“The times they are a-changin’”, said a certain Nobel Prize winner in Literature. Well, they are indeed a-changin’, and it’s happening faster than most of us expected. Never before has technology spread so rapidly as it did over the past years, and 2018 promises to be even more exciting. These developments, from virtual reality to sound activated devices, have a wide influence on our society as a whole. More importantly for us, they directly impact the world and language of design.
Knowing the fabric of the future in advance can be tricky. But since curiosity is our middle-name, we couldn’t resist the temptation to inquire further. To understand better what will happen this year, we’ve teamed up with forecasting agency The Visionary for some quality insider’s trend deciphering. We’ve also interviewed dozens of professional designers from various disciplines, as well as coders and tech specialists. The result? A fascinating exploration into the tech, web and design trends to watch in 2018.
1. A need for transparency
Information is everywhere, and when you look at your three-year-old nephew browsing YouTube like a champ, there’s no doubt that the human species has adapted to that evolution very well. The question is no more “How many ‘bytes’ can one digest?”, but rather “What kind of data do we want to receive?” From the fake news scandals to Facebook fighting clickbaits, Internet users have become increasingly aware that not every content is equal in worth. We can connect this trend to another phenomenon: the growing demand, from customers, to know more details about what they purchase. Companies are asked to be transparent, public exposing where the goods were produced, by whom, how, and ultimately, the level of ethicality involved. It’s now customary to see this information displayed on the actual packaging, but we expect to see more brands opting for social media, or even dedicating parts of their websites, to present these “behind-the-scene” facts. This is how sustainability and fair trade are becoming, slowly but surely, central parts of online marketing campaigns.
What does this mean for designers?
With these types of data (and more) in demand, we will be asked to find new ways of displaying content in an organized, aesthetic and accessible way. Infographics have developed over the past years, but we expect to see more dynamic and interactive interfaces in the near future. For example, look at how this clothing brand transformed a Google Maps widget into an informational hub to disclose their ecological footprint. Do these developments require us hiring an armada of coders to back our design efforts? Not necessarily, as technology breakthroughs, such as hassle-free coding systems, already enable the creation of sophisticated pages in an intuitive way.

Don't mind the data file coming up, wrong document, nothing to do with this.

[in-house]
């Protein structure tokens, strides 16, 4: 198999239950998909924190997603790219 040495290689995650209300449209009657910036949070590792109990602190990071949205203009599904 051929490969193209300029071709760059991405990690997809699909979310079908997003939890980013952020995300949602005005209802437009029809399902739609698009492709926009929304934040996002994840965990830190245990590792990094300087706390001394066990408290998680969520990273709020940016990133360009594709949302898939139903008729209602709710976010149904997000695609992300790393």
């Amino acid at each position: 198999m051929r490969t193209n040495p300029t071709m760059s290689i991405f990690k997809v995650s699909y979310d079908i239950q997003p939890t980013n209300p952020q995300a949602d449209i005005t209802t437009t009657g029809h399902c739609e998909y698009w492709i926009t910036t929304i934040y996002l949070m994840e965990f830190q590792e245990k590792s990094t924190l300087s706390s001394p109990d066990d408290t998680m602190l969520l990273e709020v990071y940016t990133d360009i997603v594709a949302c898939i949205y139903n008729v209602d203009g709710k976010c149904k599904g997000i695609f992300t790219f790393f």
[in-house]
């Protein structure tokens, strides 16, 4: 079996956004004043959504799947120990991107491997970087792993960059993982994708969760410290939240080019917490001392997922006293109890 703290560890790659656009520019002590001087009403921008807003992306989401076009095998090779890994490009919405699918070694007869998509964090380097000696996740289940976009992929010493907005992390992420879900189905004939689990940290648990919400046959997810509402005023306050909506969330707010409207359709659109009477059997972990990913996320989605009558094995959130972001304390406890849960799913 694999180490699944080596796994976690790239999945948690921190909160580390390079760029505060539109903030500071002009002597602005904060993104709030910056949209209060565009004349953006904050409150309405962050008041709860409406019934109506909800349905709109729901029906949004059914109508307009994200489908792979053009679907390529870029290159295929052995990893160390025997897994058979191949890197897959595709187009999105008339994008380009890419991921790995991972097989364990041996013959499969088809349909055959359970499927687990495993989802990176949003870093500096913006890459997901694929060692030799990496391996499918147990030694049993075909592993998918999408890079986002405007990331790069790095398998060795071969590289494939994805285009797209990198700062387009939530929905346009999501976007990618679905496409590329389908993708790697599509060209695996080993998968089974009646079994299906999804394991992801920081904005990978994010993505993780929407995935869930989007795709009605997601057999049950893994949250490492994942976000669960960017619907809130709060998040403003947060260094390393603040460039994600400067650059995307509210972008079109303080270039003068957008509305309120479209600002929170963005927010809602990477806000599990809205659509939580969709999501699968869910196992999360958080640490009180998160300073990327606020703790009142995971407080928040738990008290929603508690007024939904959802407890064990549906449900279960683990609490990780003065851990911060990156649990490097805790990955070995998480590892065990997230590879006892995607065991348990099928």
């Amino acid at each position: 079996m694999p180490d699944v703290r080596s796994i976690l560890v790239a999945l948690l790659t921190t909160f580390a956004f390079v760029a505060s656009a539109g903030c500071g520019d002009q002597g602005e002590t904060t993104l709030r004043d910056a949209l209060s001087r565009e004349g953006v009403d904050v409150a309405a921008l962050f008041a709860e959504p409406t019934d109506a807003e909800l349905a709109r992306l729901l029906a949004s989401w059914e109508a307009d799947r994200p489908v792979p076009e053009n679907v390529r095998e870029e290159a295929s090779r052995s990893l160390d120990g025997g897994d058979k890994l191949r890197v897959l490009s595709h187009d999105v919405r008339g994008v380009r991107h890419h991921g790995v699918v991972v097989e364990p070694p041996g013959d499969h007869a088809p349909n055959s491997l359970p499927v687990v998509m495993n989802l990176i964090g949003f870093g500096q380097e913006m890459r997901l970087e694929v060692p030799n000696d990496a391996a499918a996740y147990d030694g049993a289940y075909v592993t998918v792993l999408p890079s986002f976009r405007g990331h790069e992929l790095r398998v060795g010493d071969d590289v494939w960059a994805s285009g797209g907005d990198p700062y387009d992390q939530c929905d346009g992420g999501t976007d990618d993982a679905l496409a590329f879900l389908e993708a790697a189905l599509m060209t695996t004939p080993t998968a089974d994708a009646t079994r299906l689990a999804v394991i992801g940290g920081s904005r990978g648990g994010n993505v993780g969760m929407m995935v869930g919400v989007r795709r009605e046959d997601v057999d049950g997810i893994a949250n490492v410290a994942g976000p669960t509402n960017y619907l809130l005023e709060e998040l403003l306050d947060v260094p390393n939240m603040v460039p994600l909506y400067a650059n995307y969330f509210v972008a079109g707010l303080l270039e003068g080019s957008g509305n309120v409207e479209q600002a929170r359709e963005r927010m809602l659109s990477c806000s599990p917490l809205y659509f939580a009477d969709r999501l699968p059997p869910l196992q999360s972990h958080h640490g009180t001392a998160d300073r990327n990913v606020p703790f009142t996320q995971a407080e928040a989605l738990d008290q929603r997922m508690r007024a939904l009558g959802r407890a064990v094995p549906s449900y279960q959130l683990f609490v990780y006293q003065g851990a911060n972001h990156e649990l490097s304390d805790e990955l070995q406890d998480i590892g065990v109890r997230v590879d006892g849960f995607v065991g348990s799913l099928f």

2. Designing for a better world
To all those people who think designers are narcissistic: think twice! On top of initiating trends and creating crispy visuals, more and more influencers are addressing issues it would be easier to ignore – such as women’s rights, inequality, or climate change. The good thing is that, when these subjects are raised by inspirational figures like Vivienne Westwood, the likelihoods are that the public will listen. It’s worth browsing her Climate Revolution website, to see how a mere blog can be used as an effective tool to change perceptions and spread (bold) messages. Another example is given by fashion designer Stella McCartney who partnered with the organization Parley for the Oceans to create luxury high-fashion, made using ocean plastic waste.
What does this mean for designers? Of course, not all of us have the same influence as V. Westwood and S. McCartney. But we all want to make an impact, even a modest one. Some design schools around the globe already teach their students to be responsible with the quantity and source of the materials they use. Designers have another significant card to play, by creating tools for people to raise awareness of world issues. Social media is still the most natural choice, because of its (zero) cost, agility, and potential for spreading content in different communities. But more sophisticated channels are in demand, enabling users to achieve multiple goals at once, such as sharing background information on products, accessing ecological databases, starting crowdfunding campaigns, and more. We might even see the creation of ‘activist’ apps, enabling customers to rank companies according to their level of sustainability – making it as easy as liking a Facebook post.
3. Art in the age of the Internet
From the prehistoric tools used to create figurines to Andy Warhol’s silkscreens, technology and art have always gone hand in hand. The integration has gone one step further, with the Internet becoming an actual medium for contemporary artists’ work – as opposed to just offering a way to promote themselves online. We’ve already seen Alexandra Gorczynski creating websites as pieces of art, sold like any other physical creation. The use of social media is another fresh perspective that blurs the boundaries between “high” and “low” culture. For their event In Search of Us at the MoMA, Petra Collins and Madelyne Beckles worked with Instagram to post a live three-hour scene, transforming the museum’s lobby into a “digital salon”. The trend is not the prerogative of young and wild creators. Established artist Cindy Sherman created a buzz when she first used the ‘gram to exhibit her series of contorted selfies, and Christie’s and Sotheby’s curators are now browsing the social platform to discover new names.
What does this mean for designers? With a bigger part of the creative community being inspired by the web, designers can examine ways of collaborating with artists, offering their visual and technical expertise. It’s a two-way process. In return, we can expect designers to be influenced by the way in which artists perceive the Internet. Even more diversity is expected to take over web design in 2018, with exotic fonts, chaotic color combinations, contrasted images and more. Expressive trends, such as brutalism, will continue to flourish, giving us the legitimacy to do what we want – and not necessarily what we “should”.
4. The sound of science